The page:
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PRM votes to dissolve, merge with Keadilan

Parti Rakyat Malaysia (PRM) delegates to the party's 34th national congress today backed by a two-thirds majority, a resolution to dissolve the 46-year-old party and join Keadilan, paving the way for the leaders of both parties to complete the merger.

After a five-hour heated debate, which party leaders termed as 'emotional' and 'sentimental', 80 percent or 109 delegates reaffirmed through a secret ballot the party's decision to merge with Keadilan.

Of the total 136 delegates present for the congress in Kuala Lumpur, 74.5 percent or 101 delegates accepted the second resolution which concerned conditions agreed to by both the parties' technical committees which had met for about 30 times over the past year to discuss the merger issue.

On the third resolution, 78.7 percent or 107 delegates gave the mandate to PRM's central committee to go ahead with the merger.

Sixty-nine percent or 95 delegates voted in favour of the party to be dissolved in order to merge with Keadilan after the Registrar of Societies (ROS) approves the new party's constitution. The new party will be known as Parti Keadilan Rakyat Malaysia (PKRM).

All resolutions, except for the last, needed a simple majority to be passed. A total of 155 delegates were expected to be present but only 140 turned up. Four did not vote.

Keadilan unwillingness

The new party's constitution includes the new name of the party, Keadilan's blue-based flag with PRM's red stripes on the left and right borders and a 17-point manifesto agreed to by both parties.

The manifesto states, among others, the party's struggle for a just and democratic country, the upholding of the constitutional monarchy and parliamentary democracy, the championing for an independent media and judiciary and freedom of speech, assembly and association, the recognition that Islam is the official religion while respecting the freedom of worship of other religions and that Bahasa Melayu is the official language of the country while respecting the mother tongues of other minority groups.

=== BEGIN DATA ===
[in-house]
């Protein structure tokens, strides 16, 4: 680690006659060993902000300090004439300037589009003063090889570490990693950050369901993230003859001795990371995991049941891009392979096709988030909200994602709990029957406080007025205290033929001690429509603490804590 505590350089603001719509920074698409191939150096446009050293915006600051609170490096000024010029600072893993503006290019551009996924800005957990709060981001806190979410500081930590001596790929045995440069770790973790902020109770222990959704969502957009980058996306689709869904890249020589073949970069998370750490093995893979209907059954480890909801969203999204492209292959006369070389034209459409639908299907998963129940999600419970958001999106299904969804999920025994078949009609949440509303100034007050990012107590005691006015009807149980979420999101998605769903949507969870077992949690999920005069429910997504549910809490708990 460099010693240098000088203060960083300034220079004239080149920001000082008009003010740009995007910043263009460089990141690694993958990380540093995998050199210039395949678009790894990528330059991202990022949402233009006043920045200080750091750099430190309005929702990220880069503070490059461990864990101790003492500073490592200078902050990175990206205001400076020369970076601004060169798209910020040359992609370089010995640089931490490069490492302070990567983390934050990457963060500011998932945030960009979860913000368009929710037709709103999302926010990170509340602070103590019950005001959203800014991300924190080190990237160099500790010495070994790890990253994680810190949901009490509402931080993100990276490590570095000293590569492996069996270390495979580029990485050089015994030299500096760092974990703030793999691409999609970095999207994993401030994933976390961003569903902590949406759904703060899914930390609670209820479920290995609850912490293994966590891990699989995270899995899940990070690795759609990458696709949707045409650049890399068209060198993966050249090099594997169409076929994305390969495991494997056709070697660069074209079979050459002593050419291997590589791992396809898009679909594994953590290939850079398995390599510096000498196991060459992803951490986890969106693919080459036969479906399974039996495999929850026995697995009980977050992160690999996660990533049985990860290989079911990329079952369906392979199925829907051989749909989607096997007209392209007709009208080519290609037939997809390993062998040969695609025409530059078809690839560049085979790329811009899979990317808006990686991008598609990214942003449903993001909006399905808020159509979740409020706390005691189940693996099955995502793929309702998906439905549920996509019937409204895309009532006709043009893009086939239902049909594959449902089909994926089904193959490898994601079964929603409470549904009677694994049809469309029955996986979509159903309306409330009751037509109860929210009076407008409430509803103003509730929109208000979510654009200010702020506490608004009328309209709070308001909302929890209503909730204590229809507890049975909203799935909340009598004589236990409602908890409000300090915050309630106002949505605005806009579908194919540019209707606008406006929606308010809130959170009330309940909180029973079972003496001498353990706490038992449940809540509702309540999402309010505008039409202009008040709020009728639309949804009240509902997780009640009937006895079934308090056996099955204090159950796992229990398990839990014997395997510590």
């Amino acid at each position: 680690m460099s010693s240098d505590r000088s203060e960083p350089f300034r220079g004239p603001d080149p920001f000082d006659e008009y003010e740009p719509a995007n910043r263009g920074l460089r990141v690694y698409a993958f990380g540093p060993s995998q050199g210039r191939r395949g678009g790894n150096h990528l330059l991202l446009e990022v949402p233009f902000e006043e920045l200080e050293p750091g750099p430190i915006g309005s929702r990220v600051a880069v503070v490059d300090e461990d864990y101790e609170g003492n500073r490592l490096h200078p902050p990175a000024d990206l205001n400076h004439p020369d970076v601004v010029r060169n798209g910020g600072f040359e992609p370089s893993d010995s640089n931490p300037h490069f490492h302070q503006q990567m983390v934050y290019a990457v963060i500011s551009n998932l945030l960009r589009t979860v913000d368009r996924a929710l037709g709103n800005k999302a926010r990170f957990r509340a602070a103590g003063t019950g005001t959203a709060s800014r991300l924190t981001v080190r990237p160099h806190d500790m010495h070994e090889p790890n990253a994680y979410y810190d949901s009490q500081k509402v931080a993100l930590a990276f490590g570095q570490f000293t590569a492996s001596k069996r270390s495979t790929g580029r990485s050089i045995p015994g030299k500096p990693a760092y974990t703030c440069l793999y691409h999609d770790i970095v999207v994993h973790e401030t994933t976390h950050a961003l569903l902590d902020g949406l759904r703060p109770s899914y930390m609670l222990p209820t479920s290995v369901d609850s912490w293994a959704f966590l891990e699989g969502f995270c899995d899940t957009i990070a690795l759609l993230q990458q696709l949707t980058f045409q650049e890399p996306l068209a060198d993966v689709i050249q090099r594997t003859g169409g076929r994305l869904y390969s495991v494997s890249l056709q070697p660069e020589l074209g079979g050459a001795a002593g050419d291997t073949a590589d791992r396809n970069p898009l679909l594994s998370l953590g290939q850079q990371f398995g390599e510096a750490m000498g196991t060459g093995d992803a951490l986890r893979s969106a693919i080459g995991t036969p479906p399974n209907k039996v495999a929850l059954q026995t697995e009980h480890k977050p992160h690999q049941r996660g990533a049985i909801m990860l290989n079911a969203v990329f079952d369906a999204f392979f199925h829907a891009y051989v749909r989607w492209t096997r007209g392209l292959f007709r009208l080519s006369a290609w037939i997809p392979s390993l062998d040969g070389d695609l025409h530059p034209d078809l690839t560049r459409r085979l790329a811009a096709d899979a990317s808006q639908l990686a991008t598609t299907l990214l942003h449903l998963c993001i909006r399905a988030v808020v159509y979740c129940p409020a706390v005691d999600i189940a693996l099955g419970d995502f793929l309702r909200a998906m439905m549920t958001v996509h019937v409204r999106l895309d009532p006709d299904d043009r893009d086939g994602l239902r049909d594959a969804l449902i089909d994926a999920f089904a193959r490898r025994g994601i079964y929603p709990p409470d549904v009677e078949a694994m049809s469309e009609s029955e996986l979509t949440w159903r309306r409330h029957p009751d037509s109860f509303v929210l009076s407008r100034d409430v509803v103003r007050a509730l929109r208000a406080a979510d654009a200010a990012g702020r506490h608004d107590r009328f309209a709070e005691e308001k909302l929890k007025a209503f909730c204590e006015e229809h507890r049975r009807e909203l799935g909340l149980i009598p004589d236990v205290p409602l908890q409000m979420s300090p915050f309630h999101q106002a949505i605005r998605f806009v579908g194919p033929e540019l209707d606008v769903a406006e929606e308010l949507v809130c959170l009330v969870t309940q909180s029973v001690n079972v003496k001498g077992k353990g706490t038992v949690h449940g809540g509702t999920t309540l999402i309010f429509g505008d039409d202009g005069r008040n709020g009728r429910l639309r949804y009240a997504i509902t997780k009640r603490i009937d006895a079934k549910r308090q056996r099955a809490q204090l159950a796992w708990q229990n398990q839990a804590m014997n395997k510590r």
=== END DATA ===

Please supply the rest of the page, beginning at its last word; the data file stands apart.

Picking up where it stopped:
The merger which was proposed early last year saw protest from a faction within Keadilan who alleged that PRM's ideology was a 'godless' one. Several PRM members had also objected saying that the merger would cause PRM to lose its identity.

On June 24, 63 percent of Keadilan delegates at a special annual general meeting (AGM) voted in support of a key resolution to'accept and agree to the merger'.

However, the delegates did not give a two-thirds majority on a second resolution relating to altering Keadilan's constitution due to what observers said was their unwillingness to have the name of the party changed from Parti Keadilan Nasional to Parti Keadilan Rakyat Malaysia.

Third force

PRM president Dr Syed Husin Ali told reporters after the congress that the party's dissolution did not only involve PRM as Keadilan would 'also have to change' in order to merge with the former.

"Both parties are merging into one. Keadilan will have to change itself to form a new party, change its policies and symbol, and PRM too would have to change," he said.

"Only after the ROS approves the registration of the new party will the new entity be established," he added.

Syed Husin said it was now up to Keadilan to get a two-thirds majority from its members to change its constitution to suit the merger.

He also said he expected the merger to be completed in two years time in time for the next general elections in 2004.

Syed Husin said the new party would have a long term effect on the political scenario in the country as a good number of professionals and youth welcomed the merger.

"I see a lot of enthusiasm and a stronger force in the party. The new multi-racial PKRM is expected to be the third force to further strengthen the Barisan Alternatif," he said.

New vice-president

Asked how he felt personally on the decision to dissolve PRM, Syed Husin said, "emotions are one thing in politics, strategy is another".

"Sometimes, we have to suppress emotional feelings in order to move forward," he said, adding those in PRM who opposed to the merger did so due to their affinity with the party's tradition and history.

Syed Husin also announced R Sivarasa, PRM's legal advisor, as PRM's new vice-president. He takes over from Sheryll Stothard who has given up the vice-president's post due to business commitments. She remains as a central committee member.

Sivarasa was appointed to the post by PRM's central committee, he said.